• High blood pressure or heart problems. Sudden drops in blood oxygen levels that occur during sleep apnea increase blood pressure and strain the cardiovascular system. Having obstructive sleep apnea increases your risk of high blood pressure (hypertension).
  • Type 2 diabetes. Having sleep apnea increases your risk of developing insulin resistance and type 2 diabetes.
  • Metabolic syndrome. This disorder, which includes high blood pressure, abnormal cholesterol levels, high blood sugar, and an increased waist circumference, is linked to a higher risk of heart disease.

Causes of  Sleep Apnea in Adults

Sleep apnea tends to be more prevalent in individuals 40 years of age or olderand some studies show that there could be as much as a 3:1 ratio of men over women who suffer from it.2 Individuals with certain anatomical features, such as an underbite or overbite or naturally larger neck circumference, may be more prone to obstructive sleep apnea.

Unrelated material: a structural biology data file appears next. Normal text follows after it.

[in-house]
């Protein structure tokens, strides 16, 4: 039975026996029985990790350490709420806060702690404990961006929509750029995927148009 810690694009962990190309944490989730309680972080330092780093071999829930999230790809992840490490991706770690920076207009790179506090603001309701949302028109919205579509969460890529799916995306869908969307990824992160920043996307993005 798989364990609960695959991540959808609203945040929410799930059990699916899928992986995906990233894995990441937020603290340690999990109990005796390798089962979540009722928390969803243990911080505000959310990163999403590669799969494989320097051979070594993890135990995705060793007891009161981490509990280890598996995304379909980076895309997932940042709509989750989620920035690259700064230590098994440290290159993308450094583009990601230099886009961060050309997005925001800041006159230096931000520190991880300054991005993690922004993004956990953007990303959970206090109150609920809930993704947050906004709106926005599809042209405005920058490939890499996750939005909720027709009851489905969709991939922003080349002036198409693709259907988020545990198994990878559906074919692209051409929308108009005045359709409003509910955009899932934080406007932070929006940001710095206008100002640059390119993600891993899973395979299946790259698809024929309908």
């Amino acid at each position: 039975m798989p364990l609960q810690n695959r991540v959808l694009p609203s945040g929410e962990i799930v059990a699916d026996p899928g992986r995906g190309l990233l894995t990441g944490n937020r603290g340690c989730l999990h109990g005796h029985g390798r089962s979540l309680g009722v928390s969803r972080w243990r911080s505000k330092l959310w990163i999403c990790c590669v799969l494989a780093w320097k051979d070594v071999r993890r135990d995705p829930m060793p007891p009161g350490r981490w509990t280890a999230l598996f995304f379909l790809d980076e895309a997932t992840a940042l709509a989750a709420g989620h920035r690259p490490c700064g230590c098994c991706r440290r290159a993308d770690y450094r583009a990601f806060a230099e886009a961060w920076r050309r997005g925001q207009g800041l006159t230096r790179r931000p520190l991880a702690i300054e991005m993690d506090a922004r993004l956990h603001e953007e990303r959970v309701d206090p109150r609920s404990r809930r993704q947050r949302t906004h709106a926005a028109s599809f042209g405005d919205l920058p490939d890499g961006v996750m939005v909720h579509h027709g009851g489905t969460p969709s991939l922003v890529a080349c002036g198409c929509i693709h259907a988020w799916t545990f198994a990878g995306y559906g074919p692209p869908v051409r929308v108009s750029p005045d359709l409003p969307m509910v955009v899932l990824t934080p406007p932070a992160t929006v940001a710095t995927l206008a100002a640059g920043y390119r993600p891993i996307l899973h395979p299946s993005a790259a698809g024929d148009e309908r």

While several factors for being diagnosed with OSA may fall outside of your control, there are certain lifestyle choices that you can make to reduce symptoms of sleep apnea. 

Weight and Sleep Apnea

According to the Obesity Medicine Association, sleep apnea affects as many as 45% of individuals with obesity.3 The reason is an increased number of fat tissue deposits around the upper airway and the chest. This results in restricted airway function and an increased risk of collapse.

However, studies show that a 10% decrease in body weight can result in up to a 20% decrease in sleep apnea severity. Balanced nutrition and a moderate exercise plan are great tools to help with weight management.

Smoking and Sleep Apnea

Smoking significantly increases your risk of sleep apnea. According to the Mayo Clinic, obstructive sleep apnea is 3 times more likely to occur in people who smoke than the people who don’t smoke.4 Studies show that people who smoke tend to retain fluid in the upper airway, making it more difficult for oxygen to move through. This in turn contributes to an increased risk of apneas. As a result, smoking cessation greatly reduces the risk of OSA and its symptoms.

Alcohol and Sleep Apnea